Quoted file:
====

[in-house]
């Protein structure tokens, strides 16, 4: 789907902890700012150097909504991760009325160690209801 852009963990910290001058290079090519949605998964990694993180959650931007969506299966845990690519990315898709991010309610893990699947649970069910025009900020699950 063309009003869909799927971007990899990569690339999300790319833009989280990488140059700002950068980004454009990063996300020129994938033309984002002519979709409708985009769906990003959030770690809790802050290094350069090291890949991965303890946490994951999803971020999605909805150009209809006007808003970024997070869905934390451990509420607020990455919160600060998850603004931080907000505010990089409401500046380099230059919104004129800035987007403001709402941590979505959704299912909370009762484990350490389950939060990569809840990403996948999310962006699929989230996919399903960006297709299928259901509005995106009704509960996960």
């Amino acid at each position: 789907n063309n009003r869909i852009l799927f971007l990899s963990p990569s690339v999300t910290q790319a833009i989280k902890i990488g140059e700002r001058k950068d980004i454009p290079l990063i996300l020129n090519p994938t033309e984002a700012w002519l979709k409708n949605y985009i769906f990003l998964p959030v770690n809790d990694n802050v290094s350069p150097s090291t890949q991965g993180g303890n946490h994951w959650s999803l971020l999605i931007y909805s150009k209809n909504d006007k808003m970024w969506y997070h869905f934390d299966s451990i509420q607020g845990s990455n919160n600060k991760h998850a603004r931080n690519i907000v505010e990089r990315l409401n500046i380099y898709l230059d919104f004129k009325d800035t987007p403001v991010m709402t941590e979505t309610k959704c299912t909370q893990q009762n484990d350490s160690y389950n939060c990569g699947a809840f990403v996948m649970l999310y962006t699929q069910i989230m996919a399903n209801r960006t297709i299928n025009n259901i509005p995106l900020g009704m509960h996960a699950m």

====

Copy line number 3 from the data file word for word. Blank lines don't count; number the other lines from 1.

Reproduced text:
């Amino acid at each position: 789907n063309n009003r869909i852009l799927f971007l990899s963990p990569s690339v999300t910290q790319a833009i989280k902890i990488g140059e700002r001058k950068d980004i454009p290079l990063i996300l020129n090519p994938t033309e984002a700012w002519l979709k409708n949605y985009i769906f990003l998964p959030v770690n809790d990694n802050v290094s350069p150097s090291t890949q991965g993180g303890n946490h994951w959650s999803l971020l999605i931007y909805s150009k209809n909504d006007k808003m970024w969506y997070h869905f934390d299966s451990i509420q607020g845990s990455n919160n600060k991760h998850a603004r931080n690519i907000v505010e990089r990315l409401n500046i380099y898709l230059d919104f004129k009325d800035t987007p403001v991010m709402t941590e979505t309610k959704c299912t909370q893990q009762n484990d350490s160690y389950n939060c990569g699947a809840f990403v996948m649970l999310y962006t699929q069910i989230m996919a399903n209801r960006t297709i299928n025009n259901i509005p995106l900020g009704m509960h996960a699950m």